Samuel Barber: Sure on this Shining Night


Although perhaps most well-known for his orchestral works and concertos, Samuel Barber is also celebrated for his huge input into vocal and choral music. Barber composed over 100 works for voice and piano, with a majority still unpublished. Sure on this Shining Night is from his Four Songs set (Op.13) and is widely regarded as one of his finest contributions to the genre. The song is still popular today and is regularly programmed and performed around the world. 


The Lyrics

Sure on this Shining Night was based on an untitled lyric from James Agee’s first published collection of poems under the title Permit Me Voyage.  Barber and Agee became close friends over time, with Barber also setting Agee’s Knoxville: Summer of 1915.  The lyrics are as follows:


Sure on this shining night

Of starmade shadows round, 

Kindness must watch for me

This side the ground.

The late year lies down the north.

All is healed, all is health.

High summer holds the earth.

Hearts all whole.

Sure on this shining night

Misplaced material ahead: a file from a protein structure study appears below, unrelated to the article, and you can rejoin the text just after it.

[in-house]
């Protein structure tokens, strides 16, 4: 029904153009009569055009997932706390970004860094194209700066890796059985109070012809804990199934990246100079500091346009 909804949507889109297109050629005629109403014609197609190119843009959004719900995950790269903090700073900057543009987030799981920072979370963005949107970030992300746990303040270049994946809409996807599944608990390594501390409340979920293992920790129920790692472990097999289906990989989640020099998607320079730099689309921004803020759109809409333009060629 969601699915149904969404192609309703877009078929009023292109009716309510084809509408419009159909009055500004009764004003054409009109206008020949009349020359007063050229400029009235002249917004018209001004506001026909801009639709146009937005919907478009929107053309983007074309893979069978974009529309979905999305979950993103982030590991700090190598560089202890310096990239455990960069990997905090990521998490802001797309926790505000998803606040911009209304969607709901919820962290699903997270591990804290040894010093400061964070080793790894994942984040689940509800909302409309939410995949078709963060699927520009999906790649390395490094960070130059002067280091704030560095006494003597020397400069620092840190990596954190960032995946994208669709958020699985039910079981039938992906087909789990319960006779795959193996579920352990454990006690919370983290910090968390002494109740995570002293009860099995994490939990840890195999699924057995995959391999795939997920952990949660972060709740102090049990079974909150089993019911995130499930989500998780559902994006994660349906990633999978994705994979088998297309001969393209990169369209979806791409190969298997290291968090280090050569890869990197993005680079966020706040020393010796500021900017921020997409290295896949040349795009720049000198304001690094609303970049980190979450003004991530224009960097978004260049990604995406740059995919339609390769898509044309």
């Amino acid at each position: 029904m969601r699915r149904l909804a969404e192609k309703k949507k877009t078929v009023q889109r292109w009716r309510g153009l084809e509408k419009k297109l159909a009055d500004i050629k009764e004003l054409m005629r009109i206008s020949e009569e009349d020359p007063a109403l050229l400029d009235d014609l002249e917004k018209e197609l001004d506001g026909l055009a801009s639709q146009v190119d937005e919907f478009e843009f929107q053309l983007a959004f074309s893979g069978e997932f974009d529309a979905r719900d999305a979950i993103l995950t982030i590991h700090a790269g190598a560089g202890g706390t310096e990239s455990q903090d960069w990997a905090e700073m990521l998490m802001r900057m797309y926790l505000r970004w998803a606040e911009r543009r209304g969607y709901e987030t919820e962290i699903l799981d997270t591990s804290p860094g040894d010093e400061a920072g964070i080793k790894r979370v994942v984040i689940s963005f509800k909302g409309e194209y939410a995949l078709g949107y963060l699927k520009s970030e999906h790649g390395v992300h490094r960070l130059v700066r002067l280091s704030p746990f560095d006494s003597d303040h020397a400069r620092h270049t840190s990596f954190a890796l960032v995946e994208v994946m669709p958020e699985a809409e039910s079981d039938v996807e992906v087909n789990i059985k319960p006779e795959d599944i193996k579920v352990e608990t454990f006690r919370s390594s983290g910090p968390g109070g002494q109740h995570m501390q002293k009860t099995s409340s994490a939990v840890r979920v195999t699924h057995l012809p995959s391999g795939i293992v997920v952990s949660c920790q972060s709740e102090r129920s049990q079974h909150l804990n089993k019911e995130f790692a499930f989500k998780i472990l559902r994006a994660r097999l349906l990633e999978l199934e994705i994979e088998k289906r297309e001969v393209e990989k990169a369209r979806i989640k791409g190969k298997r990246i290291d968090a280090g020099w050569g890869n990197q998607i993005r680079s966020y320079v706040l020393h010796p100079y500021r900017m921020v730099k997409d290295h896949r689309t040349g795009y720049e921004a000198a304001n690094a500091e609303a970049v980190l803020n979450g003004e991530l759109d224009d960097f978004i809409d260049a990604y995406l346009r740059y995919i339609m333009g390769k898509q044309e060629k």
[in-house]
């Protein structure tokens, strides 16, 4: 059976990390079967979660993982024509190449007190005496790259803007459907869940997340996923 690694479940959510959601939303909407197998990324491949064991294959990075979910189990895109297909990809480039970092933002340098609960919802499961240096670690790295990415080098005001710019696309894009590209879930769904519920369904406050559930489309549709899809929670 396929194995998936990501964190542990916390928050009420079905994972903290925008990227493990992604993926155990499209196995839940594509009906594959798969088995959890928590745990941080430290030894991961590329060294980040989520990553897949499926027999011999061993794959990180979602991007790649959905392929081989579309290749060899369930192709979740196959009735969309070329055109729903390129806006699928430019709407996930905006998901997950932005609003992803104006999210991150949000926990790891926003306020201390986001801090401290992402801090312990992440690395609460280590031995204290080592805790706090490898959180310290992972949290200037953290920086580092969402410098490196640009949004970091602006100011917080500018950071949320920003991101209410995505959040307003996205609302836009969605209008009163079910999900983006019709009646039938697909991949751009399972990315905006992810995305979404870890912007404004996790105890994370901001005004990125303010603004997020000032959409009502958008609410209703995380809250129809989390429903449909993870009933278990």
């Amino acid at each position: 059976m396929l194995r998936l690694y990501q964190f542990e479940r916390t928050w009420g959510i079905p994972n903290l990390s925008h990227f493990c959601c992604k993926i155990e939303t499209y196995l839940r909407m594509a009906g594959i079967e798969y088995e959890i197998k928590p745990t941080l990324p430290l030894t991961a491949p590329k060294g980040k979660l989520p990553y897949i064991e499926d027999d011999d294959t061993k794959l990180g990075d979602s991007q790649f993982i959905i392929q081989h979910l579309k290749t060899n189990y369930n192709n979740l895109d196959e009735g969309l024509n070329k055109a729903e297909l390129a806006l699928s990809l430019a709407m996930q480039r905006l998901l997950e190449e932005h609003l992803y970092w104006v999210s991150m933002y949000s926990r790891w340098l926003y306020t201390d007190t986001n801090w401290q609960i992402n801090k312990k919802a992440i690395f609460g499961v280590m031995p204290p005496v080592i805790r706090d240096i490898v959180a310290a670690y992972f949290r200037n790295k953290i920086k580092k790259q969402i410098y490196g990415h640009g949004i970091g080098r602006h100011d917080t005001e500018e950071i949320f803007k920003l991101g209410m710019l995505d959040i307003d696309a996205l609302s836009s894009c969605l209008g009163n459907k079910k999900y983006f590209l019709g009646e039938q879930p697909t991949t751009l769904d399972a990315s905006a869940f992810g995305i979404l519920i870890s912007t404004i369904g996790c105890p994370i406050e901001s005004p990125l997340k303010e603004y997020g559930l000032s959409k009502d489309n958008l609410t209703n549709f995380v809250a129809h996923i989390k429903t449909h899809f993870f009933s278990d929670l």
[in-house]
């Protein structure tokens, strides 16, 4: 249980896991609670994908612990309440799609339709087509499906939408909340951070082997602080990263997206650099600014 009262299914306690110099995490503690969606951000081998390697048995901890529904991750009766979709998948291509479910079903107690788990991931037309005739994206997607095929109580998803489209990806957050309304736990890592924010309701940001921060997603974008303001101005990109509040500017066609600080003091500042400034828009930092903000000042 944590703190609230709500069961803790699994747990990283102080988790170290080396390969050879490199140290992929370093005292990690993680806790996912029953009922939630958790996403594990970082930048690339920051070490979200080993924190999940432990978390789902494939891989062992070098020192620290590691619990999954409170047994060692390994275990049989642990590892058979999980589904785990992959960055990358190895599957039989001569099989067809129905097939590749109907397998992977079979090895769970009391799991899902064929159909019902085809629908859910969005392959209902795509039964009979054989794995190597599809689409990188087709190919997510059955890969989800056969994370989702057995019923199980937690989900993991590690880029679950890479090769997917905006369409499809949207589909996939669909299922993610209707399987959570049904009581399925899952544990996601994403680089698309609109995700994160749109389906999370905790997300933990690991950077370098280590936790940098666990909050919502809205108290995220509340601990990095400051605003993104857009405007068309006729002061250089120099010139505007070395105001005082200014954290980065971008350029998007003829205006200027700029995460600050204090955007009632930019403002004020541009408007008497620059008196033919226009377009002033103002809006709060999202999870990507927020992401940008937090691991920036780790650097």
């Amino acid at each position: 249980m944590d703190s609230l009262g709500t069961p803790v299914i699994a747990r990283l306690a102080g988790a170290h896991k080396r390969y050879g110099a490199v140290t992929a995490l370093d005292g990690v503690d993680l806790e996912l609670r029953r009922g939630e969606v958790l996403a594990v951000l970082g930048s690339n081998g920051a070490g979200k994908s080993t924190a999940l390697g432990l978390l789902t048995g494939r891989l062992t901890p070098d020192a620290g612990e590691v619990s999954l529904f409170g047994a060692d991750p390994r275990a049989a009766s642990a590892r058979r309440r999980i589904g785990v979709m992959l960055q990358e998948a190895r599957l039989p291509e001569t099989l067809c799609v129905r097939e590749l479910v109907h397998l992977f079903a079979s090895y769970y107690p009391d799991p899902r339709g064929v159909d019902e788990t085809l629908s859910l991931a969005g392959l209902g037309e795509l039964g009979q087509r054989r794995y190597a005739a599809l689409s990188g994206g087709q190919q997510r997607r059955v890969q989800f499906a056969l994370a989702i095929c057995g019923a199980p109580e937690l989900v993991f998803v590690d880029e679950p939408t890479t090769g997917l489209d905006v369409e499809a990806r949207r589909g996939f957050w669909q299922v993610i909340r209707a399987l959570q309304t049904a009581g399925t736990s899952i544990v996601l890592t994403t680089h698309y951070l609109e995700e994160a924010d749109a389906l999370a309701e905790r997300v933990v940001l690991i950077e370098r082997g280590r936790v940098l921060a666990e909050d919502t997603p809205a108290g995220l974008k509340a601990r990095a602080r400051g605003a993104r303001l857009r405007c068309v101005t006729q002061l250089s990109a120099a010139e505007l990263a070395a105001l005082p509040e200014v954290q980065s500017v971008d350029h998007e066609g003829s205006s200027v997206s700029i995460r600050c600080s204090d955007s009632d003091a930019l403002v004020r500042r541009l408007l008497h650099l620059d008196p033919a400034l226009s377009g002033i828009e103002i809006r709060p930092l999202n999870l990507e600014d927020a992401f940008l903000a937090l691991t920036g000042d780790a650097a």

I weep for wonder

Wandering far alone

Of shadows on the stars.


The Music

The level of lyricism that Barber achieves in this short song shows his seamless talent in composing for voices. From the lyrical canonical lines that intertwine with the pulsating chordal-style piano accompaniment to the magical textures that Barber creates, Sure on this Shining Night is a shining light. The quiet upper vocal lines add a sonorous effect to the music, with the words such as ‘shining’ and ‘wonder’ being highlighted.

The ever-developing texture moves in ebbs and flows across the voices, creating waves of small climaxes. The simple piano accompaniment keeps the waves of movement heading towards the end of the song. Sure on this Shining Night finishes quietly, with the voices finally uniting together to sing the final line before the piano plays one final chord.


Final Thoughts

Part of the popularity of Sure on this Shining Night has also come from Barber’s anecdote of the song which he told frequently. It is surmised here:

“In 1979, Barber had just moved into a new apartment in New York city and needed to call home. He was trying to reach Gian Carlo Menotti, whom he knew was visiting the apartment. However, upon trying to dial the number from the telephone booth, Barber realised that he could not recall the newly established phone number. The composer contacted the operator for assistance who initially refused to provide Barber with the number, but confessed that she possessed a “weakness” for Sure on this Shining Night and requested that Barber sing the song’s opening phrase to confirm his identity. Barber complied and was rewarded with his telephone number!” 


Ⓒ Alex Burns

Happy Reading!

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